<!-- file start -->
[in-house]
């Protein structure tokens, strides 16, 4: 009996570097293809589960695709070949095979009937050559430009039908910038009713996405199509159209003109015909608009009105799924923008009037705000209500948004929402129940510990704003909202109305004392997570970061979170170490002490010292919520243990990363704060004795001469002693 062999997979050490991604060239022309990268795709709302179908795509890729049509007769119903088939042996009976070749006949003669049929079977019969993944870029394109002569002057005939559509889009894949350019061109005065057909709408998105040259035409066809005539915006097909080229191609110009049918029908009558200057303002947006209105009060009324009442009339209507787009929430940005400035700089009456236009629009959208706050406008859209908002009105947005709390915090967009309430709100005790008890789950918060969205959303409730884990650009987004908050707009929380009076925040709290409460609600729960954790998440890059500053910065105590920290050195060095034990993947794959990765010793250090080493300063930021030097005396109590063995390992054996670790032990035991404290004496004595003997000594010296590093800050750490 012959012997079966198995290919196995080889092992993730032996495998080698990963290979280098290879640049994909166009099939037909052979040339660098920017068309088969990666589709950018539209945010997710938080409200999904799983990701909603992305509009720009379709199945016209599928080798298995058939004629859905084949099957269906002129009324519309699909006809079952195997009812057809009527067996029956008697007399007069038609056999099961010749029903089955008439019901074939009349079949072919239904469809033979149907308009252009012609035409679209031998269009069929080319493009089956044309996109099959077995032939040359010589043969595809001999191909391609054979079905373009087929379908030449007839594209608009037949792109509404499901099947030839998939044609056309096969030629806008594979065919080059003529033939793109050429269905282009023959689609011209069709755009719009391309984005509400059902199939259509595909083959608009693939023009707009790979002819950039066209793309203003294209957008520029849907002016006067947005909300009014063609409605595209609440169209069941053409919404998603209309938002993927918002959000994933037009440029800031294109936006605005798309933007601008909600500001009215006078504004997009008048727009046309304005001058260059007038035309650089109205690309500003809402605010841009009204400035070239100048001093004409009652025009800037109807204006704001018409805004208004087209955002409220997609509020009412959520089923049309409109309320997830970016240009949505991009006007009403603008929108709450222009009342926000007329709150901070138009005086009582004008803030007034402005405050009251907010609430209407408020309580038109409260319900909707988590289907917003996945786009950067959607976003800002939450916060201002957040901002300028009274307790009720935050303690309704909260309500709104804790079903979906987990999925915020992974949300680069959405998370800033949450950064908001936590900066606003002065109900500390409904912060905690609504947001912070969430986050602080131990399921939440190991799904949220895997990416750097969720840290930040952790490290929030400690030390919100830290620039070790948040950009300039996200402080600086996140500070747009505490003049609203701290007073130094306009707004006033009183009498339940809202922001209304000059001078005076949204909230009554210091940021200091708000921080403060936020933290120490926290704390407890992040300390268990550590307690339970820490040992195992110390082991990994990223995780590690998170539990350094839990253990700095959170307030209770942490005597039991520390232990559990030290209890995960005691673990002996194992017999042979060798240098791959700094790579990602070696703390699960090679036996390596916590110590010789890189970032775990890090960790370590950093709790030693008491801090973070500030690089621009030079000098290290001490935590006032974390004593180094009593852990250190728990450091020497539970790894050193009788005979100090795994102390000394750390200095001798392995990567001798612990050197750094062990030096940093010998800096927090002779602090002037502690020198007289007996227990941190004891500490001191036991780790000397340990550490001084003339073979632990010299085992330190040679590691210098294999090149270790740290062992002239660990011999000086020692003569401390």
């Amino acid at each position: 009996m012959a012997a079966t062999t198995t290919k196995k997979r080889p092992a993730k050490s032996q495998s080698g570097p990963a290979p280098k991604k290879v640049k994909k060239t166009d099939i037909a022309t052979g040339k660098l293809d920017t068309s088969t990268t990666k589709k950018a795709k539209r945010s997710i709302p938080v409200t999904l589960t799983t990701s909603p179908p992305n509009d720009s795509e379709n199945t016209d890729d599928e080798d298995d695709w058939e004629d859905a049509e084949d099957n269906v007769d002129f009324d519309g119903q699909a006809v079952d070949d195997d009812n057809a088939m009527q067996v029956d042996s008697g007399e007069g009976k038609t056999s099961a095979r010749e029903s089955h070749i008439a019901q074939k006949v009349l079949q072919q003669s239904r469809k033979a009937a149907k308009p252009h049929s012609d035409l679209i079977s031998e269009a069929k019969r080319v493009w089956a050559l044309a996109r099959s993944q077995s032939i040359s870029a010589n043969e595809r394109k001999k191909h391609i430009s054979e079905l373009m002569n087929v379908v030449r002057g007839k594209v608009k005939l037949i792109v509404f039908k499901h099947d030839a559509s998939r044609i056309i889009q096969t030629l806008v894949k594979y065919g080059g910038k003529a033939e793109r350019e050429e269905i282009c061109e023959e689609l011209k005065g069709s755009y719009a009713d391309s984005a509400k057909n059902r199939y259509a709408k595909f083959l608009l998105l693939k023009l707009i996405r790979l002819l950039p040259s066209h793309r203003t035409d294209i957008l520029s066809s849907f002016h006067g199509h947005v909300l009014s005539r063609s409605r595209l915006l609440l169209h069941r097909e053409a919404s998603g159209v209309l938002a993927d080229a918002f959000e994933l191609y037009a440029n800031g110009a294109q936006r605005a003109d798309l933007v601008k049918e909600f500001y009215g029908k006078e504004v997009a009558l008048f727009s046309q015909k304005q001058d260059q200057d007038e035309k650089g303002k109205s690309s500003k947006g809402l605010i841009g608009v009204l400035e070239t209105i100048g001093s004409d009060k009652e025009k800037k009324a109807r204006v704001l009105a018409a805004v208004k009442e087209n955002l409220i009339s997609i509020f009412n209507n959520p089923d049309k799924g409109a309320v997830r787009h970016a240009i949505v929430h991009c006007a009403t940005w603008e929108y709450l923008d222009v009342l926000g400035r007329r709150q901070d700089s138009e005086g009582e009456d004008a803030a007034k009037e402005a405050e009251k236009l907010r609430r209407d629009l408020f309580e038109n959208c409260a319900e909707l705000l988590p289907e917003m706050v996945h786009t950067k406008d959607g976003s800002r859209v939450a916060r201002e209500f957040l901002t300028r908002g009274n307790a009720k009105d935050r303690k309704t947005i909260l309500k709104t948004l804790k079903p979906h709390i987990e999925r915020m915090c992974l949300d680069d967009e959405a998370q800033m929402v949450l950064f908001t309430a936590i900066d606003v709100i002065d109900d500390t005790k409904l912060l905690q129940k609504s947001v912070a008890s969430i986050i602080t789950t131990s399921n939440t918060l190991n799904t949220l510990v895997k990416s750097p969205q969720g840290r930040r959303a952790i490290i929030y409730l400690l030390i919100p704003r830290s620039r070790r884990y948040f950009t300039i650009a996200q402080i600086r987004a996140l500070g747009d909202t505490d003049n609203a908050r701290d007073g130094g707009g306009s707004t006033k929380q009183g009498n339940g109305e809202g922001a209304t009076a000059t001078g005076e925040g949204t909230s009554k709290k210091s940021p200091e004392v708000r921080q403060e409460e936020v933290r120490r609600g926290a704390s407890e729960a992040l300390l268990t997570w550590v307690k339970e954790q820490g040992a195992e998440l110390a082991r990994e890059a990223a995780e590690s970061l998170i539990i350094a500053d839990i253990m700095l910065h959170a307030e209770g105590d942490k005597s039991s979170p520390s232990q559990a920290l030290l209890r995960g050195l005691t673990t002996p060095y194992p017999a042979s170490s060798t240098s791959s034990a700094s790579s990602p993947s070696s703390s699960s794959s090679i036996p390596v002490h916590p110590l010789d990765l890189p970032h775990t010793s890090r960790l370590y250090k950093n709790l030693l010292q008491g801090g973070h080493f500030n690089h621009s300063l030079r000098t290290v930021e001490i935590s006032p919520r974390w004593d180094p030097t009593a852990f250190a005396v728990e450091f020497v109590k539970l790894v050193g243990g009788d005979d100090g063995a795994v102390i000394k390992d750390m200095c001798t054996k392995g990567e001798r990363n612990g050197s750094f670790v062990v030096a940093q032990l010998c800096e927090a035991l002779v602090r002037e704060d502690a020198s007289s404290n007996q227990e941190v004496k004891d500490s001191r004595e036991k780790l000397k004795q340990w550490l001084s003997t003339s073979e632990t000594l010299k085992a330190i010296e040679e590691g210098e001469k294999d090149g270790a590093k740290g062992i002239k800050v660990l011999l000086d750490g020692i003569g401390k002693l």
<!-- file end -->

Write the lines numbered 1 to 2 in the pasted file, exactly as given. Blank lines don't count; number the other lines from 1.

[in-house]
């Protein structure tokens, strides 16, 4: 009996570097293809589960695709070949095979009937050559430009039908910038009713996405199509159209003109015909608009009105799924923008009037705000209500948004929402129940510990704003909202109305004392997570970061979170170490002490010292919520243990990363704060004795001469002693 062999997979050490991604060239022309990268795709709302179908795509890729049509007769119903088939042996009976070749006949003669049929079977019969993944870029394109002569002057005939559509889009894949350019061109005065057909709408998105040259035409066809005539915006097909080229191609110009049918029908009558200057303002947006209105009060009324009442009339209507787009929430940005400035700089009456236009629009959208706050406008859209908002009105947005709390915090967009309430709100005790008890789950918060969205959303409730884990650009987004908050707009929380009076925040709290409460609600729960954790998440890059500053910065105590920290050195060095034990993947794959990765010793250090080493300063930021030097005396109590063995390992054996670790032990035991404290004496004595003997000594010296590093800050750490 012959012997079966198995290919196995080889092992993730032996495998080698990963290979280098290879640049994909166009099939037909052979040339660098920017068309088969990666589709950018539209945010997710938080409200999904799983990701909603992305509009720009379709199945016209599928080798298995058939004629859905084949099957269906002129009324519309699909006809079952195997009812057809009527067996029956008697007399007069038609056999099961010749029903089955008439019901074939009349079949072919239904469809033979149907308009252009012609035409679209031998269009069929080319493009089956044309996109099959077995032939040359010589043969595809001999191909391609054979079905373009087929379908030449007839594209608009037949792109509404499901099947030839998939044609056309096969030629806008594979065919080059003529033939793109050429269905282009023959689609011209069709755009719009391309984005509400059902199939259509595909083959608009693939023009707009790979002819950039066209793309203003294209957008520029849907002016006067947005909300009014063609409605595209609440169209069941053409919404998603209309938002993927918002959000994933037009440029800031294109936006605005798309933007601008909600500001009215006078504004997009008048727009046309304005001058260059007038035309650089109205690309500003809402605010841009009204400035070239100048001093004409009652025009800037109807204006704001018409805004208004087209955002409220997609509020009412959520089923049309409109309320997830970016240009949505991009006007009403603008929108709450222009009342926000007329709150901070138009005086009582004008803030007034402005405050009251907010609430209407408020309580038109409260319900909707988590289907917003996945786009950067959607976003800002939450916060201002957040901002300028009274307790009720935050303690309704909260309500709104804790079903979906987990999925915020992974949300680069959405998370800033949450950064908001936590900066606003002065109900500390409904912060905690609504947001912070969430986050602080131990399921939440190991799904949220895997990416750097969720840290930040952790490290929030400690030390919100830290620039070790948040950009300039996200402080600086996140500070747009505490003049609203701290007073130094306009707004006033009183009498339940809202922001209304000059001078005076949204909230009554210091940021200091708000921080403060936020933290120490926290704390407890992040300390268990550590307690339970820490040992195992110390082991990994990223995780590690998170539990350094839990253990700095959170307030209770942490005597039991520390232990559990030290209890995960005691673990002996194992017999042979060798240098791959700094790579990602070696703390699960090679036996390596916590110590010789890189970032775990890090960790370590950093709790030693008491801090973070500030690089621009030079000098290290001490935590006032974390004593180094009593852990250190728990450091020497539970790894050193009788005979100090795994102390000394750390200095001798392995990567001798612990050197750094062990030096940093010998800096927090002779602090002037502690020198007289007996227990941190004891500490001191036991780790000397340990550490001084003339073979632990010299085992330190040679590691210098294999090149270790740290062992002239660990011999000086020692003569401390």